The first time I came to China I was a freshman in high school. My classmates and I travelled to Shanghai, Inner Mongolia and Beijing, going to the usual sightseeing spots, including the Forbidden City, the Great Wall, Tiananmen, and the Summer Palace. After finishing a tour of the latter, I noticed a group of people gathering around an ancient Chinese gate taking photos. Figuring something so popular was worth seeing, I decided to investigate.
Upon reaching the gate, I was told that it was the west entrance of China's most prestigious university: Tsinghua University. I explored the campus for a little while by myself, taken aback by the beauty of the gardens and lakes surrounding the school, Gong Zi Ting, and the main building. The school seemed to have a culture of its own, deeply reliant on the past, as evident by the ancient Qing dynasty architecture. In the meantime, it firmly embraces the future. Strolling leisurely on the side of the road watching students rushing to class, I could almost see myself here. Alas, I was planning on going to an American college.
When I learned that Tsinghua was opening to international students my senior year I knew I had to apply. I had studied Mandarin for several years up to that point, and I knew I wanted to work in China eventually, so why not come sooner rather than later.
My impressions of Tsinghua after my first semester studying here are even better than when I first visited the school. From my core economics and accounting classes to my Chinese civilization and psychology classes, I learn something new every day. Being surrounded by China's top minds makes for a very eclectic environment.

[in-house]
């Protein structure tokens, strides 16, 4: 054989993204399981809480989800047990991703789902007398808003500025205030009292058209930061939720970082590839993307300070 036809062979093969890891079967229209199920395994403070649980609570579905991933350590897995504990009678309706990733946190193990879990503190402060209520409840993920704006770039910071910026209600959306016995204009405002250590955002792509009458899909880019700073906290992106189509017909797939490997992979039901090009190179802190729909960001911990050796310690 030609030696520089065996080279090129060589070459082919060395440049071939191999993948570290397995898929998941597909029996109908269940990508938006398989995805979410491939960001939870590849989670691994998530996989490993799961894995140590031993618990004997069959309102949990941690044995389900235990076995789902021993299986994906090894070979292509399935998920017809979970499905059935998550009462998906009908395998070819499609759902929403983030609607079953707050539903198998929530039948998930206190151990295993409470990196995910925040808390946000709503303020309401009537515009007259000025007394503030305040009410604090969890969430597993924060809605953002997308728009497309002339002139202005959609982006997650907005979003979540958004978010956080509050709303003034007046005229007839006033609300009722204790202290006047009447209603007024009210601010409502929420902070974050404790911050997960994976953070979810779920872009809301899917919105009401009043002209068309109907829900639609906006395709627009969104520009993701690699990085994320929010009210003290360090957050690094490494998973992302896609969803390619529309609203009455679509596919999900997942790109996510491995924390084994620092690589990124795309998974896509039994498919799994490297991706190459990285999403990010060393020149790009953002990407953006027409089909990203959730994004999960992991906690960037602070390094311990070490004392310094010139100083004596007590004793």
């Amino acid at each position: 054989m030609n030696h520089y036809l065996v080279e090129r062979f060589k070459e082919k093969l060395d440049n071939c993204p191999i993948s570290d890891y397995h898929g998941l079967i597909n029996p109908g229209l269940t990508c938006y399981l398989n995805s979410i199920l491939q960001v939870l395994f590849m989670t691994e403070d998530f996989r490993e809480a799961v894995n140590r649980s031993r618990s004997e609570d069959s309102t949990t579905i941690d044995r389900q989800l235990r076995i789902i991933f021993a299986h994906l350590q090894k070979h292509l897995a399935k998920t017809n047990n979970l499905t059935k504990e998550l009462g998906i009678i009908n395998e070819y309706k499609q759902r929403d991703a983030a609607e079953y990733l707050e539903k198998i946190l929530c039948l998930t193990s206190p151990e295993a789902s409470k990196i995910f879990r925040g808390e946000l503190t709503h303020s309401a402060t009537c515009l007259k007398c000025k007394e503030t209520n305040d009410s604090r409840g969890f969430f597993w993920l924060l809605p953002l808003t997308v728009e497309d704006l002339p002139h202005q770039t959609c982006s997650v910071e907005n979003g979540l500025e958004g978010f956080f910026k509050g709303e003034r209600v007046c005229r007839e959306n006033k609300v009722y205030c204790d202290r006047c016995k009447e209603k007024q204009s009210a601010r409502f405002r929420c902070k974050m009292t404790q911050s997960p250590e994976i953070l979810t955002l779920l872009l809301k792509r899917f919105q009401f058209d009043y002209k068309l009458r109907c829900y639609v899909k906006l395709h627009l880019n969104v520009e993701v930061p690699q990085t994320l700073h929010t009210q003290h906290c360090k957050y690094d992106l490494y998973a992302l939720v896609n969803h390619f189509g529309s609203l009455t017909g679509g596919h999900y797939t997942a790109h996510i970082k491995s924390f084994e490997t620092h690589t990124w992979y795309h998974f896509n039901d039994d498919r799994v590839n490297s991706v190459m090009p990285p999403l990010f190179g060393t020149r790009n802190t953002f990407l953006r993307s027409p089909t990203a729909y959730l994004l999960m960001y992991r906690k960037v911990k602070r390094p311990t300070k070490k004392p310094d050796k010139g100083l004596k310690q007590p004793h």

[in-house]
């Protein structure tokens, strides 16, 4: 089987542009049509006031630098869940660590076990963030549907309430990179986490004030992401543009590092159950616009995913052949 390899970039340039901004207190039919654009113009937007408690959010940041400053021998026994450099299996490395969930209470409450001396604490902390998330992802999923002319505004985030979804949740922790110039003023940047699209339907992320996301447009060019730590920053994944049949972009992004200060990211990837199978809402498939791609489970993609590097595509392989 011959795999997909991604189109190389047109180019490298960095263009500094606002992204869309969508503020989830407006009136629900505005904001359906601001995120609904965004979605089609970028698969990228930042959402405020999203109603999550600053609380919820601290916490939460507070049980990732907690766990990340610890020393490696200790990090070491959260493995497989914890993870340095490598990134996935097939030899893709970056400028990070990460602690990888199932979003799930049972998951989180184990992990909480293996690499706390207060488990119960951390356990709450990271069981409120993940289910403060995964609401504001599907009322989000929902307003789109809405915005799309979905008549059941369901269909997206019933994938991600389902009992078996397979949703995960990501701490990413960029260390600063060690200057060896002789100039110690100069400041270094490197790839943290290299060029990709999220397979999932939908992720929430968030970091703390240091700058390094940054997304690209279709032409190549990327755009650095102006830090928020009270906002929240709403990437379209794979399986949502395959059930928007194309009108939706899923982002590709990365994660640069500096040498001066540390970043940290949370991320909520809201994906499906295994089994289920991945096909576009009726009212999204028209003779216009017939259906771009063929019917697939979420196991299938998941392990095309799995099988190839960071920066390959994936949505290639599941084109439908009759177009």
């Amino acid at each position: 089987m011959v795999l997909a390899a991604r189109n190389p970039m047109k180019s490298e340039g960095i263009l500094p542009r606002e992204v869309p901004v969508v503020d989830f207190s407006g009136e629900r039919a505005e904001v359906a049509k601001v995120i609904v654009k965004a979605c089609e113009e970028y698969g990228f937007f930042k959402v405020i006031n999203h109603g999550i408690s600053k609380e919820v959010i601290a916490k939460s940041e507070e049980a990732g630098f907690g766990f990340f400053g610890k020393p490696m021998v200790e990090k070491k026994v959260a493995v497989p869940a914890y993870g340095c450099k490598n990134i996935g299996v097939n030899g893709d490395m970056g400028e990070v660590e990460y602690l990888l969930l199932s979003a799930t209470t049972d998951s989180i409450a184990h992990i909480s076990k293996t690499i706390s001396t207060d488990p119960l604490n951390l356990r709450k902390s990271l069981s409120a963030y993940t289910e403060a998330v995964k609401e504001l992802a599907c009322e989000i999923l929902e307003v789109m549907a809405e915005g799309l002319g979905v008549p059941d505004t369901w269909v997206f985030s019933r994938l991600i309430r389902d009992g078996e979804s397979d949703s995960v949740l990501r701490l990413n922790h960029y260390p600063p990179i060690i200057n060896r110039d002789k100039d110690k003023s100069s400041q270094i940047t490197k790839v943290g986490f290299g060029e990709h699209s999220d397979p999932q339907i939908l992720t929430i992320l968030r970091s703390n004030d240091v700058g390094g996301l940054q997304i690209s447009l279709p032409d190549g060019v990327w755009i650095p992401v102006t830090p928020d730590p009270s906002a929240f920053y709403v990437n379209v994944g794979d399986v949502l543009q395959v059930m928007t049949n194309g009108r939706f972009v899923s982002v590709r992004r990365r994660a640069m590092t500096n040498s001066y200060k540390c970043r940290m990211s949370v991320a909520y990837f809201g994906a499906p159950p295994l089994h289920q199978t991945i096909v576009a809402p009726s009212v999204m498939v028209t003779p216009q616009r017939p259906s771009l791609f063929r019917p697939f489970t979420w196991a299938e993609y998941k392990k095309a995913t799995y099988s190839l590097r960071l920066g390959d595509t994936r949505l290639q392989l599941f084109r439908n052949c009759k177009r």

Sometimes I am blown away by my classmates, inspiring me to work harder and think smarter. Tsinghua is one of the world's top research universities, and that becomes very clear when you come to campus. Simply biking from my dorm to class, I can see students working on all sorts of projects, from drones to AI powered robots, to more aerodynamically advanced car designs.
When I'm not going to class at Tsinghua, I am usually playing tennis, working on a project for the US Students Association, or listening to various guest speakers. Since coming to Tsinghua, I have been able to listen to and have conversations with two of my heroes, historian Niall Ferguson who lectured about “Trumpworld” in Schwartzman College, and The Noble Prize winning economist Erik Maskin, who hosted a small dialogue about Mechanism Design, which myself and fourteen other students were able to attend.
I don't regret coming to Tsinghua one bit, and I cannot wait to take advantage of many more opportunities the school has to offer over the course of my next three years here.